One of our Members, Rose Meech, is in splendid isolation after flying back from holiday in Marrakech on 17th March and has been painting. She shared the following with us:
This is the Chinese for crisis – Wei ji – which translates as Wei – danger and Ji – opportunity. It was published by OAS https://orientalartsupply.com/ I challenged the group to give it a try and this is Rose’s splendid result
We are still locked out of our hall and expect to be so for some time – so, all painting is done in isolation! Members are reporting that they are trying to find time to paint. Stay safe and Well Marion
This was our first get together in the year of the rat and we were looking at the final set of Chinese landscapes – those created in the Chinese Republic. We looked at a range of artists styles. Those of: Au Honien, Wu Guanzhong, Chen Shenren, Wu Changan and Li Keran. We also used some new paper purchased from Amazon
Chinese Paper Semi Treated Calligraphy Drawing Painting Xuan Paper
It wasn’t Xuan but worked really well with this subject but sadly – the one we bought no longer available. It was described as a semi treated paper. It is machine made (there are lines on it) and it appears to be semi-sized. It works very well with this type of work. Amazon appear to have the same thing on offer from a different supplier.
It was a fun afternoon and will be our last until the hall we meet in is refurbished in April.
This was the last class of the year and we decided to have a look at what salt and Alum can do.
The 3 different types of salt – Rock salt, sea salt and table salt – produce very different results. You need to create your shape and quickly apply the salt. Don’t try to paint the whole picture first – it won’t work – the ink must be wet for the salt/alum to affect it.
Alum painted onto the paper and allowed to dry will give different results to alum over painted when wet or alum added to a damp shape.
It is worth trying it on test piece first with different tones of ink. Single Xuan paper give the most definite results.
The 3 different types of salt – Rock salt, sea salt and table salt
Phyllis Nash – re-used salt – salt added to a picture that had been used on another picture
This month we were having a look at large birds by artists including both CBPS presidents Qu Leilei and Jane Evans along with Pan Tianshou, Li Kuchan, Lin Fengnian and Hong Yongyu. We had fun tackling the different styles.
Today we had a look at the Qing Dynasty Literati including Super Stars Bada Shan Ren, Hong Ren, Shi Tao and Gong Xian. These are some of the artists accredited with the original development of Xeiyi – free style.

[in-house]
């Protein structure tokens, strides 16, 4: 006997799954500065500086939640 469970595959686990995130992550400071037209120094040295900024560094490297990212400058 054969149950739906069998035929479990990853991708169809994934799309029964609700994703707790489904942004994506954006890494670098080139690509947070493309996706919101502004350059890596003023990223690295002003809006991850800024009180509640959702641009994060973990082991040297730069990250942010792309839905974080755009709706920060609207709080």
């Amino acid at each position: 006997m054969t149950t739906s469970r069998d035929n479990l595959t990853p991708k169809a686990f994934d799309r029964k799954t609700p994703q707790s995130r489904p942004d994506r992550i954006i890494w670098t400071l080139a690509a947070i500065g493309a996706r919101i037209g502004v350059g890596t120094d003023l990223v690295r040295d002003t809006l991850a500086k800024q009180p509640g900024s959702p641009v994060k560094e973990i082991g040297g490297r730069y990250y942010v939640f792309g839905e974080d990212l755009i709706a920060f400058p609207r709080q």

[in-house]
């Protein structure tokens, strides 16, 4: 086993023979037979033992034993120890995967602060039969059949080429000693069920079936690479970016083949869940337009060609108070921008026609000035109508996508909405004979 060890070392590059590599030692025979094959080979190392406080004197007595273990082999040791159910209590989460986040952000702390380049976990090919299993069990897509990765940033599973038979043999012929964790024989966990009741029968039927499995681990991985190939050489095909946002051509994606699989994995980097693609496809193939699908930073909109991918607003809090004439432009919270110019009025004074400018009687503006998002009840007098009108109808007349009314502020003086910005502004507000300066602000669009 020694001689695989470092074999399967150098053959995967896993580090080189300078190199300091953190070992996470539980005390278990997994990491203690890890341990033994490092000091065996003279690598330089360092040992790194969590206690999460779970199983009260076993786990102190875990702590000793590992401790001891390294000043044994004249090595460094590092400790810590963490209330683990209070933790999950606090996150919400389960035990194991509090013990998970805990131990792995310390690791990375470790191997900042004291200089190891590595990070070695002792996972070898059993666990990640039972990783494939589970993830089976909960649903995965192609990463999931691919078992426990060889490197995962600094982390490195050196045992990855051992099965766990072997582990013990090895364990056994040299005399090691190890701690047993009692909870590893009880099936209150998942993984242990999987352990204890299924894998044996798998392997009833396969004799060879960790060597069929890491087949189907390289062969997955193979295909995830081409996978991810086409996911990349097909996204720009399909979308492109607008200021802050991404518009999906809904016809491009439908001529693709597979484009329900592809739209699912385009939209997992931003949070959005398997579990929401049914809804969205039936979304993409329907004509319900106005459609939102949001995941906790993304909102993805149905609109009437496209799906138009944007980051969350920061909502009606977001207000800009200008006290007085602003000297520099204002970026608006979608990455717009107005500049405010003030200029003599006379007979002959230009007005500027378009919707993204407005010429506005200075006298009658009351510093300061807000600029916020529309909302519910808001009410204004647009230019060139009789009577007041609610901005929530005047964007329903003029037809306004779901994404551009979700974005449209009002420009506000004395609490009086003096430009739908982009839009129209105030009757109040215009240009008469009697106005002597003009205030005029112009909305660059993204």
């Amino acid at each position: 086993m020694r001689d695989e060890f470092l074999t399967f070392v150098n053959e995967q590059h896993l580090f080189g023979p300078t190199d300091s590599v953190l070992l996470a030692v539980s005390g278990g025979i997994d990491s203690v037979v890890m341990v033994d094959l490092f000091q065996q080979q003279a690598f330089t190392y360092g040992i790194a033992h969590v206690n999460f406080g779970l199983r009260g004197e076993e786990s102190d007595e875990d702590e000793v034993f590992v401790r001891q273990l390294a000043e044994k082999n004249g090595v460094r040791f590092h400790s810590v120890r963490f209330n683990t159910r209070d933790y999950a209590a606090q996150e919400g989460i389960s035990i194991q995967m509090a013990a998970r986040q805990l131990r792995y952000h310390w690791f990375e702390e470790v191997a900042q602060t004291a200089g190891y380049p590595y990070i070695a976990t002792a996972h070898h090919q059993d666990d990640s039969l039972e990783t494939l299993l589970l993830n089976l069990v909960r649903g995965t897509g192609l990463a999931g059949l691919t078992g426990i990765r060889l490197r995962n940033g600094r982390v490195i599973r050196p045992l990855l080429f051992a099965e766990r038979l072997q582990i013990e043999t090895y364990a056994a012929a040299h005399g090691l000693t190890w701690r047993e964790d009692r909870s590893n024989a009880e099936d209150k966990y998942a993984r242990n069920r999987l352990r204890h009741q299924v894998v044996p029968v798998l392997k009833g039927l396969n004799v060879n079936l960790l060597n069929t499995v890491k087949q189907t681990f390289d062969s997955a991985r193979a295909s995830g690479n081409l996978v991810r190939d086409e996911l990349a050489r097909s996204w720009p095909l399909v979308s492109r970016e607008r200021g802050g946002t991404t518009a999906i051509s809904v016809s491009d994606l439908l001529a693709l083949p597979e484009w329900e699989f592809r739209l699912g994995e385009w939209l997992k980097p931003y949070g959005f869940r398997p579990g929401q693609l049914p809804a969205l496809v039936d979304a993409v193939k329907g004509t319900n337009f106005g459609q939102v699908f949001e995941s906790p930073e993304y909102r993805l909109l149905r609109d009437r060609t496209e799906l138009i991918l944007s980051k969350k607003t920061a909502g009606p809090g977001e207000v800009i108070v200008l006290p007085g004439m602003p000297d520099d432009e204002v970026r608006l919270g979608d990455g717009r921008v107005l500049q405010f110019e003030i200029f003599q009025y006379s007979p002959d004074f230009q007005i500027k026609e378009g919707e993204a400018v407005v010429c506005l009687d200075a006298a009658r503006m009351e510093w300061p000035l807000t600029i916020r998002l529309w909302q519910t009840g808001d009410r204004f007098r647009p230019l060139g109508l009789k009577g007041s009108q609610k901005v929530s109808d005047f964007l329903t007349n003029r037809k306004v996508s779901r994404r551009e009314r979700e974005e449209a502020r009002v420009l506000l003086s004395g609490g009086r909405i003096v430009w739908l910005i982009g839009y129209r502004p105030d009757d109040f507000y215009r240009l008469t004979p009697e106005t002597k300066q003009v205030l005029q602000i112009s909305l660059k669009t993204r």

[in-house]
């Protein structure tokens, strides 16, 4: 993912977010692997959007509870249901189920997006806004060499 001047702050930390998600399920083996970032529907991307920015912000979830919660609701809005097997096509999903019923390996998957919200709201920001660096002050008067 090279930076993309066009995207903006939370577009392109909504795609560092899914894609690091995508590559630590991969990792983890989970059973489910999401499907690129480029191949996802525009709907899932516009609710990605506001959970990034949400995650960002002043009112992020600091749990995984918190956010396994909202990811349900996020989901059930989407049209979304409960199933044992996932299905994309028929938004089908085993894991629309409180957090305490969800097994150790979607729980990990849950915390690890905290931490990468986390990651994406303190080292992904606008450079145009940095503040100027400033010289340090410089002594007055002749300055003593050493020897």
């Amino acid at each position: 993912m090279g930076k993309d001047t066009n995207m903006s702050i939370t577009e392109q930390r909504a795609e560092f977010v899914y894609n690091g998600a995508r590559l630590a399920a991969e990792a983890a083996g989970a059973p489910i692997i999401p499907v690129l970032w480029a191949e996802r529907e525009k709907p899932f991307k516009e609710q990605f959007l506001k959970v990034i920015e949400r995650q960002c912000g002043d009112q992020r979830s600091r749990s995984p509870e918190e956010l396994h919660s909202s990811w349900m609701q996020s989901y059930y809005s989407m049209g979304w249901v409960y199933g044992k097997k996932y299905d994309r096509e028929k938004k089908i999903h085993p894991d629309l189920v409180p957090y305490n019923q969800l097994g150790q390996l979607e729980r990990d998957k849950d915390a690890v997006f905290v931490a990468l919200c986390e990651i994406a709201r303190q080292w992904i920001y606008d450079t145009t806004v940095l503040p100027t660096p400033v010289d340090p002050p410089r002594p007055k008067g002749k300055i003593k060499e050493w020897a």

We used Xuan and double Xuan and results were very pleasing:
This month we were looking at Summer Flowers using Xuan paper.
We also had a look at the use of salt and alum to create different effects but will have a closer look at this at a later date. However, for info: the salt and Alum work well with ink but are not as effective with paint colours – although there is some effect. The picture illustrates three types of salt and their different effects. You need to use Xuan paper for best effect. You also need to add the salt when the ink is wet so add it when you have painted each item not the whole picture! It is worth trying it first to check the differences before you attempt a master piece. They give very different results.
The pictures we worked from this month were by a variety of artists including both Northern School and Lingnan artists.
In the Qing dynasty artists continued to work in two distinct groups – the Court artists working in and around the court and sponsored by the emperors – working in the orthodox style and Literati artists – independent artists or artists with alternate sponsors – working in what was considered to be a more innovative style.
This month we were had a look at the Qing Dynasty Orthodox Artists. There was a key group known as the Six Masters (four of whom were also known as the Four Wangs) who were Wang Shimin, Wang Hui, Wang Yuanqi, Wang Jian and Wu Li and Yun Shouping. The Group’s work covers 100 years and they were all closely related. They formed the Orthodox School and they followed the written principles of Dong Qichang. Their works tended to be more structured and stressed technique of brushwork, application of ink and compositional methods
The work we were using included both full paintings and sketches. They were fun to work with.
We had a very interesting session with Qu Leilei today looking a four pictures by Qing and Ming artists. The aim was not to reproduce the picture but to understand the techniques that the artists had used and to practice them. We focused on the foliage and rocks rather than the birds.
We were working on getting the brush strokes right – creating lines and texture – using both wet and dry brush and looking at how the washes were applied as dabs of colour using wash brushes rather than spread using hake brushes.
These are the pictures we were working with:
Lin Liang (1416-1480)
Xiao Haishan (ca 1450 -?)
Gao Fenghan (1683-1749)
And an unknown artist
And these are Qu Leilei’s demonstration pieces
Lin Liang demo
Xaio Haishan demo
Gao Fenghan demo
Unknown artist demo
And finally a picture of Qu Leilei with the last demo piece
In April we were revising bamboo and plum blossom – with added birds. Li Jia explained that it was necessary to revise the 4 gentlemen annually to ensure you were getting into no bad habits and I we hadn’t done this for a number of years as a group. So – we had a go and these are some of the results